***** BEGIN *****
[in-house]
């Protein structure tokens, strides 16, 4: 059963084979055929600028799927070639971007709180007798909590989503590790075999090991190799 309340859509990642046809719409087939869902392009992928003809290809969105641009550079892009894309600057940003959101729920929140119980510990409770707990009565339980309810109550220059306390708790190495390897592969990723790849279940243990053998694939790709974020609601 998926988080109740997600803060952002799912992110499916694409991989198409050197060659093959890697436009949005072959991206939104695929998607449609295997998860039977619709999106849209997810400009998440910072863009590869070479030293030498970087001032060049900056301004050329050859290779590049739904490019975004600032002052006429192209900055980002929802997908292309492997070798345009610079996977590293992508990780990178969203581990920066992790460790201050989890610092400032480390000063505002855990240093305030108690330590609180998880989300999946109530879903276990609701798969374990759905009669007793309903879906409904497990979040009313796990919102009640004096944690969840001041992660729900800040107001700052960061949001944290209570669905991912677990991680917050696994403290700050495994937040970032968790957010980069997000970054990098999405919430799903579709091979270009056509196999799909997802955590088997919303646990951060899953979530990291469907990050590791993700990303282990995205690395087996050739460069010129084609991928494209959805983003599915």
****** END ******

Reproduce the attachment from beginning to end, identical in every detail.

[in-house]
């Protein structure tokens, strides 16, 4: 059963084979055929600028799927070639971007709180007798909590989503590790075999090991190799 309340859509990642046809719409087939869902392009992928003809290809969105641009550079892009894309600057940003959101729920929140119980510990409770707990009565339980309810109550220059306390708790190495390897592969990723790849279940243990053998694939790709974020609601 998926988080109740997600803060952002799912992110499916694409991989198409050197060659093959890697436009949005072959991206939104695929998607449609295997998860039977619709999106849209997810400009998440910072863009590869070479030293030498970087001032060049900056301004050329050859290779590049739904490019975004600032002052006429192209900055980002929802997908292309492997070798345009610079996977590293992508990780990178969203581990920066992790460790201050989890610092400032480390000063505002855990240093305030108690330590609180998880989300999946109530879903276990609701798969374990759905009669007793309903879906409904497990979040009313796990919102009640004096944690969840001041992660729900800040107001700052960061949001944290209570669905991912677990991680917050696994403290700050495994937040970032968790957010980069997000970054990098999405919430799903579709091979270009056509196999799909997802955590088997919303646990951060899953979530990291469907990050590791993700990303282990995205690395087996050739460069010129084609991928494209959805983003599915």